Graham Kibble-White hears why Victoria Stilwell wants to be the supernanny of the pet world
Britain is a nation of animal lovers, with more than five million dog owners alone.
But what happens when man and his best friend fall out? Enter Victoria Stilwell.
"I go into the homes of families who are having problems with their dogs," the glamorous actressturnedpet-expert explains. "I find out what the problems are and try and solve them so humans and animals can live in harmony again.
"Every one of the cases has been challenging in its own way," she continues. "There are lots of books written about dog training, but when you actually study canine behaviour and go into more depth, you figure out there's not an answer for everything.
"You have to come up with your own ways of dealing with stuff. So, I find that I have methods that I've known which have worked with some dogs, but I'm never sure if they're always going to be successful. This means I continually have to reinvent techniques, and sometimes come up with new ones as well.
"Some dogs take to treatment very well, while others will need a bit more time. My overall method is one of being very positive, so instead of being dominant over the animal and making it submissive, my approach is training should be fun.
"The dog has to come to realise that the owners are a source of pleasure and responds because it's enjoyable to do so, not because it's been made to."
Despite her success rate, the 36-year-old makes it clear that "when you're talking about dog behaviour, I never say 'cure', I always say 'modify'.
She explains: "It's rather like human behaviour. If you've got someone who's had a psychological problem, you can't claim they're 100 per cent cured.
"For example, there are some instances where a dog is aggressive and has maybe bitten children or other animals. I can alter that in most circumstances, but I could never say that it would never bite again.
"In this series I've been tackling all sorts of things, including a dog that goes crazy each time the mail comes through the letterbox, pets with major anxieties about not being able to walk outside on the road, ones that keep their owners up all night by needing to go out and pee, and those that get jealous whenever someone shows their owner any affection."
Can canines really feel emotion? Victoria is unequivocal: "Do you know, I really believe they can," she says.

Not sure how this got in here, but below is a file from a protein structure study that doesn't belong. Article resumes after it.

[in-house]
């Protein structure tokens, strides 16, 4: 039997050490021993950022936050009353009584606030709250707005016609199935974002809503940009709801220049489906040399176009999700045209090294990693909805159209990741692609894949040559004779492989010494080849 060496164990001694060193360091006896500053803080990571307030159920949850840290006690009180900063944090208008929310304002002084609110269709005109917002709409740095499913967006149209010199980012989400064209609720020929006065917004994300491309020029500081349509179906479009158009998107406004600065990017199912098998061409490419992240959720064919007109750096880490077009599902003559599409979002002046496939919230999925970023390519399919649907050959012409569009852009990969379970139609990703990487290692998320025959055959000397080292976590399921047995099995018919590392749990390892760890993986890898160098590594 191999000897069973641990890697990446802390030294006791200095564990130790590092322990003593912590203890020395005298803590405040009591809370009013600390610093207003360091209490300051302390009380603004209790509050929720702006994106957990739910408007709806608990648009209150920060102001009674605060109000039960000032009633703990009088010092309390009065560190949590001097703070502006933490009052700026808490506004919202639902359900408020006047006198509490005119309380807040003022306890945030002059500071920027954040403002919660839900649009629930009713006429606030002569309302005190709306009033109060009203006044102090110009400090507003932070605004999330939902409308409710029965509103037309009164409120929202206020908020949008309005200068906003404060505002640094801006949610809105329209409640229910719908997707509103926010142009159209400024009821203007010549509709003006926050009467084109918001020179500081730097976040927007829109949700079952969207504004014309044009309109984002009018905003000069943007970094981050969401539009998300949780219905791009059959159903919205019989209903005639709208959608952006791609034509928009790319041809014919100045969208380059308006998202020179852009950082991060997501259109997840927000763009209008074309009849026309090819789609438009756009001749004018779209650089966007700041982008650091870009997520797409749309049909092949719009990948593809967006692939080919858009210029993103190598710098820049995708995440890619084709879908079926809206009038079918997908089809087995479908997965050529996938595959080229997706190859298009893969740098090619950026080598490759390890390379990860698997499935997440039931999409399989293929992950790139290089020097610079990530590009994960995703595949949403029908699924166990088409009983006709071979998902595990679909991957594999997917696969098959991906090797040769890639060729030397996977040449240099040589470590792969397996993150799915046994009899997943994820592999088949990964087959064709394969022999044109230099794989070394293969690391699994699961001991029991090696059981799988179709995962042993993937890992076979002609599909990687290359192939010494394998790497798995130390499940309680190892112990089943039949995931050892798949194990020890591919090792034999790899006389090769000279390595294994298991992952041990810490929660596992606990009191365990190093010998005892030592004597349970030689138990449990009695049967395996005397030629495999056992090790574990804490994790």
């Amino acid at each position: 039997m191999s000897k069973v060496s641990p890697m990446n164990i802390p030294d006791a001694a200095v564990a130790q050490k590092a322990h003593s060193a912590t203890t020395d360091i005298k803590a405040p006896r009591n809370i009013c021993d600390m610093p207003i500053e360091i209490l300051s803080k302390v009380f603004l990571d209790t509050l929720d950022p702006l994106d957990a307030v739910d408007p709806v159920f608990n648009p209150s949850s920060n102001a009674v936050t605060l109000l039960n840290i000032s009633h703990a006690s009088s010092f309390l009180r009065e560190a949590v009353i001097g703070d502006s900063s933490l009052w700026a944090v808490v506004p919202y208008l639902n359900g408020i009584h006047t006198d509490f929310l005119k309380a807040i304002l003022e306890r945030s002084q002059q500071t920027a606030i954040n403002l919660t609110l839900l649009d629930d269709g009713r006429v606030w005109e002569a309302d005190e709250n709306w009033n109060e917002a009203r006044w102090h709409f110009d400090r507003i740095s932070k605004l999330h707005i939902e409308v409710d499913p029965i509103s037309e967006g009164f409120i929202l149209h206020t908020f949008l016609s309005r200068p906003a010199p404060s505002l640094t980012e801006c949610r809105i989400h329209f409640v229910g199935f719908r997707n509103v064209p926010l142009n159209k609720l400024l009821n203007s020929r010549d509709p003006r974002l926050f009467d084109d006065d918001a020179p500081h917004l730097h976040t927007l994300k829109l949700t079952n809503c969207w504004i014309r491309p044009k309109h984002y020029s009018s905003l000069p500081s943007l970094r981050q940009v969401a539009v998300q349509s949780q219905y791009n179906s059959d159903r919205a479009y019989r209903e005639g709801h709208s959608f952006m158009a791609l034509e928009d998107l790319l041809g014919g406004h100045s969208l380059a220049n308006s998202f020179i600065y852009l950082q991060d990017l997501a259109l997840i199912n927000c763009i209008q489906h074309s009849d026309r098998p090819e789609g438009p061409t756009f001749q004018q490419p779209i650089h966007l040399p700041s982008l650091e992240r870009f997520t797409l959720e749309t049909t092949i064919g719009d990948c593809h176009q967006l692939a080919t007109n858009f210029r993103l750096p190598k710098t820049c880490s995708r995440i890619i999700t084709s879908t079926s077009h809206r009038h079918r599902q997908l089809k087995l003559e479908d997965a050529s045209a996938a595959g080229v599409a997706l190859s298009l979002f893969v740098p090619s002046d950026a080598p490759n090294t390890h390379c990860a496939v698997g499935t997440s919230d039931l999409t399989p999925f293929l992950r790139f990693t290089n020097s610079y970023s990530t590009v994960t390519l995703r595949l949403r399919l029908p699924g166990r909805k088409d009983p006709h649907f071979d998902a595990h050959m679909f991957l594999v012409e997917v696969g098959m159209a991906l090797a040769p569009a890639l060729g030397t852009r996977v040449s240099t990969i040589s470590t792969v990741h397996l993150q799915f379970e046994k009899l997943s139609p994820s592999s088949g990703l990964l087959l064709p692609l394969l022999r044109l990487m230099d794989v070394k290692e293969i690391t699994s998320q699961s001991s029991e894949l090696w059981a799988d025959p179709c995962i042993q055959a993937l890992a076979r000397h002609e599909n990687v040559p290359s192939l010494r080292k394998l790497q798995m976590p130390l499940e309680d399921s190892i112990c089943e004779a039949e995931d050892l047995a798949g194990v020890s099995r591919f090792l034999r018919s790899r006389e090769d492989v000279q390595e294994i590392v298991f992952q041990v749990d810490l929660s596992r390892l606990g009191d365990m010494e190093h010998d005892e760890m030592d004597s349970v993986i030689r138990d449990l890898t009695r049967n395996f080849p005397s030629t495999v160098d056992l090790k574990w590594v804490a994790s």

"If you think about it, jealousy is when you don't like someone else getting all the attention and you try and do something to stop it. That's exactly what dogs do.
"Plus, I know they feel anger, happiness, sadness and excitement. They absolutely do have feelings."
As far as she's concerned, most prospective dog-owners don't put enough thought into what they're getting themselves into.
"I really think they should educate themselves better," she says. "I always advise people to do your research, go on the internet to find out what sort of breed would suit you and your family, work out where you are going to get your dog from and so on.
"If you're going to get it from a breeder, make sure it's a respectable one as there are many irresponsible types out there. You could also go down to the rescue shelters and see what amazing dogs they have. It doesn't matter if you have a purebred or not, a mongrel's just as good."
However, even when you've carefully selected your pooch, there are still other issues to bear in mind.
"My biggest concern is that people don't give their dogs enough exercise or what I call sensory stimulation," she explains, "which means they don't put enough time or effort into understanding how their dog perceives the world and appreciating what they need.
"A lot of behaviour problems are from boredom and lack of stimulation, and if for some reason you are working for eight hours a day and you're leaving your pup at home, invest in a dog-walker at least.
"What would you do if you were left alone eight hours a day with nothing to do? You have to provide adequate entertainment for your dog."
Although she's always had an interest in animals, Victoria has another enduring passion.
"I have two loves in my life," she reveals, "the theatre and animals and I've sort of always juggled the two. But for the last five years I've really concentrated on my dog training, because that's where my passion currently lies."
Having married US-based actor Van Zeiler, she relocated to his home country where she founded Dog Trainers of New York and Dog Trainers of New Jersey. It was there she first saw the parenting series Supernanny.
"That's what brought the idea to me to do this show," she says. "I was hugely impressed by what nanny Jo Frost did and I thought, 'That's the same kind of approach I have with owners and their pets'.
"So I wrote to the programmemakers and said, 'I love your show and I have an idea about the same kind of thing with dogs'.
"They wrote back to say, 'We're already working on a concept like this, why don't you send us a video?'. So I sent them a tape of my work and it all went from there.
"I think Jo Frost is fantastic," she says, when asked how she feels about being compared to her, "and I'd be very honoured to become Supertrainer or whatever. I want to be the Supernanny of the pet world."
Surprisingly, when she was growing up, Victoria didn't actually keep any pets.
"My father wouldn't allow us to have a dog, because both parents worked and he knew it would be unkind to have one alone in the house all day."
Nevertheless, her childhood wasn't totally devoid of canine companionship.
"My grandmother bred beagles," she reveals. "So we would spend a lot of our growing years with her, where we were always surrounded by dogs."
* It's Me Or The Dog! is on Channel 4 from tomorrow.